Brexiteer rebel Boris Johnson travelled to JCB’s headquarters in Staffordshire on Friday to dump some fresh dirt on Theresa May’s Brexit deal.
The former foreign secretary, who quit her cabinet in protest over her Brexit blueprint plans last July, told an audience of factory workers that her deal with the EU was bad for Britain and that’s why parliament had comprehensively voted her down.
He then went on to offer his boss some unsolicited advice about how to resolve the Brexit paralysis; Get back to Brussels and negotiate some more.
“If we hold our nerve, I believe we can deliver not a pseudo Brexit… but the Brexit people voted for,” he said.
“It is time to go back fortified with the emphatic and conclusive mandate of parliament and demand real change to that backstop, and mean it this time so Britain can get out unilaterally and whatever they are saying I believe they will be flexible.”
When I suggested to him he had come all the way to JCB’s headquarters – at a moment of national crisis – to make his own leadership pitch in a bid to further undermine an already defenestrated prime minister, he insisted that he was only trying to “humbly and sincerely to offer a way forward”.
But this was not a conciliatory speech. This was an audacious attempt to launch Mr Johnson as a credible Plan B as he sketched out the beginnings of an election manifesto, throwing out his thoughts on housing and hospitals, wages and taxation, crime and devolution.
He might have bottled a run at the leadership in 2016, but this former mayor of London is still hopeful that one day he might take the crown.
It is true that these days he is more a Marmite politician than a Heineken one. His starring role in the Brexit referendum campaign has left him loathed and loved in equal measure.
A couple of his colleagues have threatened to quit the Tories if he ever became leader, such is their dislike of this man.
And yet he remains top of Tory voters’ and members’ polls for who they’d like as the next Tory leader. Senior Brexiteers who also want a run at the job know he’s the one to beat.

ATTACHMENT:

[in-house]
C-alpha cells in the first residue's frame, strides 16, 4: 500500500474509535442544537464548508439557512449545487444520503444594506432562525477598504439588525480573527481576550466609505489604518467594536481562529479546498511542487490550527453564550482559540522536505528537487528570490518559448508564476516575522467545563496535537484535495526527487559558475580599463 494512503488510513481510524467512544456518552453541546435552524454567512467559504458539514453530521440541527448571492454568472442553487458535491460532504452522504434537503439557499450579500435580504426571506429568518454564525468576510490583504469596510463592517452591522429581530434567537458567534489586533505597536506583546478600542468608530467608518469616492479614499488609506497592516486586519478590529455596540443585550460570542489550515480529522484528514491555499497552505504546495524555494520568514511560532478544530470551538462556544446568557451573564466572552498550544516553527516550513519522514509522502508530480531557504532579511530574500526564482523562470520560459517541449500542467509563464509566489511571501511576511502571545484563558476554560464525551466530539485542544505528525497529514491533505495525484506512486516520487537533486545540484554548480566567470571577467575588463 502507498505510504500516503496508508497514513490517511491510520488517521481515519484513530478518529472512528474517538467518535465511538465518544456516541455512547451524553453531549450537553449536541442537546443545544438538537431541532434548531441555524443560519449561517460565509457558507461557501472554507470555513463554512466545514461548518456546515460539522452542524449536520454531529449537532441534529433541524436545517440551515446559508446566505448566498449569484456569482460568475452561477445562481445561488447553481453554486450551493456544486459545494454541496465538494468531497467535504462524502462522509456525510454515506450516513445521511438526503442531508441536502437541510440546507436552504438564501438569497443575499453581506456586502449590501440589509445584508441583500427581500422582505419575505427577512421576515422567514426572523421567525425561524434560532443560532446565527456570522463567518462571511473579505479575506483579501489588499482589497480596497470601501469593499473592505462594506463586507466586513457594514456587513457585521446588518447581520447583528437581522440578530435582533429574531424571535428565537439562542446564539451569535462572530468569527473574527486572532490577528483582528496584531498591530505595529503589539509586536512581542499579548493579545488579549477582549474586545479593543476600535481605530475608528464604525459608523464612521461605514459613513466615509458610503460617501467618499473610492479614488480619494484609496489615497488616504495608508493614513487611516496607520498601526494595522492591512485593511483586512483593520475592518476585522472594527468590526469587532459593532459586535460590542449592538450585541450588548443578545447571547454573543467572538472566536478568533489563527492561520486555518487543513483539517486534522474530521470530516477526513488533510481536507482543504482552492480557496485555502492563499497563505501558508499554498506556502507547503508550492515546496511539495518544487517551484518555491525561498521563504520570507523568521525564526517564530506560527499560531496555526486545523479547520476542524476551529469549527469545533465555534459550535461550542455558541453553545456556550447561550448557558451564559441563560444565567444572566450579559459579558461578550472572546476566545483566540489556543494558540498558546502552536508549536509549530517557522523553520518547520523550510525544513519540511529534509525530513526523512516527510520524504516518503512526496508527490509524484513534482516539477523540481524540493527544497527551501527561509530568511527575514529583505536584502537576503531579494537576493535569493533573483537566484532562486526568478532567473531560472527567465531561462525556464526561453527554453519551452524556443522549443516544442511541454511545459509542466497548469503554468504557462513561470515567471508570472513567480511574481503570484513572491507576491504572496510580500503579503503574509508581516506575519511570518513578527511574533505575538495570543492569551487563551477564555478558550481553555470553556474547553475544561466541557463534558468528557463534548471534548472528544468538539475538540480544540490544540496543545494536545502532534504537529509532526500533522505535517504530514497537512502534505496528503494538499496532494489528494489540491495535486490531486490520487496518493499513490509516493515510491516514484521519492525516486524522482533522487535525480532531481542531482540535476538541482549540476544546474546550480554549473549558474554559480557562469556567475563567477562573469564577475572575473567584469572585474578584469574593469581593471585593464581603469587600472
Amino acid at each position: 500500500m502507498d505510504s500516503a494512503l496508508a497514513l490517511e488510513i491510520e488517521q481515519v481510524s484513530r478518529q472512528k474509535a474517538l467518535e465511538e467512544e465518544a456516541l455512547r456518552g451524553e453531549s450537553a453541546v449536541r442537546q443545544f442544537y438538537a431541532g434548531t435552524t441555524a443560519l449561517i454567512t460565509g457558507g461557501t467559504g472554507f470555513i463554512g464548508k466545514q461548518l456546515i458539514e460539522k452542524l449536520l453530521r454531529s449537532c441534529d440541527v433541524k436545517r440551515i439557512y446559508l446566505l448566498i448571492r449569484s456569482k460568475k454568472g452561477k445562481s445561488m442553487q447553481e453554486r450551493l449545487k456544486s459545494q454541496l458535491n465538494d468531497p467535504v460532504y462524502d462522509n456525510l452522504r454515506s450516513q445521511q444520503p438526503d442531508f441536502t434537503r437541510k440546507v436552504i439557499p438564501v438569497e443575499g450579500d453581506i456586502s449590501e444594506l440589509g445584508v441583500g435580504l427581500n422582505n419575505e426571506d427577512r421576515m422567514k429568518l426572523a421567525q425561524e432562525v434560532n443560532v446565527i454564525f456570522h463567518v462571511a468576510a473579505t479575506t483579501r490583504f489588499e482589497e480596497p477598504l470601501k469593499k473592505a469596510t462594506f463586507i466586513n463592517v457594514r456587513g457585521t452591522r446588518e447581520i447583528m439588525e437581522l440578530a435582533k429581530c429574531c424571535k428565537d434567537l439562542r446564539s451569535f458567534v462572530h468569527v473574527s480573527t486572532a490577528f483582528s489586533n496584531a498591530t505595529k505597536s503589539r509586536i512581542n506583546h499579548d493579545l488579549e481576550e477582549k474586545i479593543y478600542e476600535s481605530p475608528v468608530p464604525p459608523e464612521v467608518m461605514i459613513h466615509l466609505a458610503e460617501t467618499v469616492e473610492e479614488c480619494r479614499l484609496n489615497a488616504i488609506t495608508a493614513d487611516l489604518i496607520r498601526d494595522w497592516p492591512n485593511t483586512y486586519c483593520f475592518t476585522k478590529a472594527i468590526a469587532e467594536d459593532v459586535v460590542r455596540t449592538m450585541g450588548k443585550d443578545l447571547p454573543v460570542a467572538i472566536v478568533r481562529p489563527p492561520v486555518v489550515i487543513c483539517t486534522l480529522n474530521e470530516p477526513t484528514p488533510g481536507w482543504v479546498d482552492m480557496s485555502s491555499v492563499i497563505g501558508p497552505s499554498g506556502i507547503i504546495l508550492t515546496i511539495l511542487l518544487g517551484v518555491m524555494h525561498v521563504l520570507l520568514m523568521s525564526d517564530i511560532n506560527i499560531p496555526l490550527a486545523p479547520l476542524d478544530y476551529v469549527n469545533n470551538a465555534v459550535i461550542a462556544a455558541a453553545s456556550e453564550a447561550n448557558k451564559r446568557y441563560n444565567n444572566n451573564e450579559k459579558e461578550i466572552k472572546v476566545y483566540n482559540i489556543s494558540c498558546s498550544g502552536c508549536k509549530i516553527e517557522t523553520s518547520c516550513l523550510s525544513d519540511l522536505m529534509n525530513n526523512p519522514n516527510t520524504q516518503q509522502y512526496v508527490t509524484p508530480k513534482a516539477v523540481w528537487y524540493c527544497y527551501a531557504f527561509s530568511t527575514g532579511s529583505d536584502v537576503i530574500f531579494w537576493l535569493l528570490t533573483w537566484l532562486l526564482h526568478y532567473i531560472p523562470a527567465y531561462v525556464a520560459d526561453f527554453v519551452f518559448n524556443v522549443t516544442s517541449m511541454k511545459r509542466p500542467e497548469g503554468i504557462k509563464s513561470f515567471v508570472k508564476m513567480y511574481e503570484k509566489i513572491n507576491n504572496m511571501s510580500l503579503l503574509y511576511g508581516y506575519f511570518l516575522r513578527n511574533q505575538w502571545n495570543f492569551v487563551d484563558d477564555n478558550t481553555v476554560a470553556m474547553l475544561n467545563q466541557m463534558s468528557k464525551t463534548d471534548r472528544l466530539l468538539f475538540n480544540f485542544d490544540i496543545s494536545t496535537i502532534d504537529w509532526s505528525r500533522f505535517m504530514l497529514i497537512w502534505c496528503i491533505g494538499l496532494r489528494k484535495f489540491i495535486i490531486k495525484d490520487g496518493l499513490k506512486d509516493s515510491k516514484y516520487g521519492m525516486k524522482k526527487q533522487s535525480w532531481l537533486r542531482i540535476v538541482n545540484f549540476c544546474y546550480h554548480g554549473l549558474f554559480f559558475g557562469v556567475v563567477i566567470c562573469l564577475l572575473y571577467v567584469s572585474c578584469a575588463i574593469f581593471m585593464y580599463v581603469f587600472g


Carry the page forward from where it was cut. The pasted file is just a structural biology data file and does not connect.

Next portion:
Mr Johnson admitted this week that he regretted pulling out of the leadership race in 2016.
“If I had my time again I might have done things differently,” he said.
“I’ve certainly have engaged in a lot of heart searching about it ever since.”
There’s no doubt – despite his detractors saying he’s a busted flush – that he still believes he could one day take the top job and he has built quite an operation around him in recent months to help him get there.
He is still close to Sir Lynton Crosby, the election strategist who ran Mr Johnson’s two successful mayoral campaigns in 2008 and 2012 before going on to work for David Cameron in the 2015 election and Theresa May in 2017.
Sir Lynton’s company CTF Partners tells me Mr Johnson has not hired them. But there is clear activity between CTF and the former London mayor: recent records show the MP received a £20,000 interest-free loan from the company as well as a £3,000 donation from the firm for “office and staffing costs”.
Meanwhile, he has clearly got support from JCB founder and Tory donor Lord Bamford. He gave Mrs May £1m for her election war-chest; these days he’s shutting down his shop floor to give Mr Johnson a stage – picking a winner some might say.
Of course, his rival Mrs May won a vote of confidence in her leadership in December and she cannot be challenged now for another 12 months.
But this Brexit paralysis may still bring her and her government down. And if it does, Mr Johnson is waiting.